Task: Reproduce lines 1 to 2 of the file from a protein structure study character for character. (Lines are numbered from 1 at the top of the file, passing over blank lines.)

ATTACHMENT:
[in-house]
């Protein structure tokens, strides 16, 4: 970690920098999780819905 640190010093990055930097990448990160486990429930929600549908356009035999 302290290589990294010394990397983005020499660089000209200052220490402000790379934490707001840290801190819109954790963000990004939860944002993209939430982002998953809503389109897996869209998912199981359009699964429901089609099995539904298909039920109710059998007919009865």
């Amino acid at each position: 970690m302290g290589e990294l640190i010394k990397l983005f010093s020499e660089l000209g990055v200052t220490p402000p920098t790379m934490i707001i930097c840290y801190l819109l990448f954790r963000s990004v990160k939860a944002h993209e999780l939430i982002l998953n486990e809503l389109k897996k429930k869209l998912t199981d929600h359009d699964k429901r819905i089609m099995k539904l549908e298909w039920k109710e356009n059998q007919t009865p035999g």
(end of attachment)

[in-house]
């Protein structure tokens, strides 16, 4: 970690920098999780819905 640190010093990055930097990448990160486990429930929600549908356009035999 302290290589990294010394990397983005020499660089000209200052220490402000790379934490707001840290801190819109954790963000990004939860944002993209939430982002998953809503389109897996869209998912199981359009699964429901089609099995539904298909039920109710059998007919009865």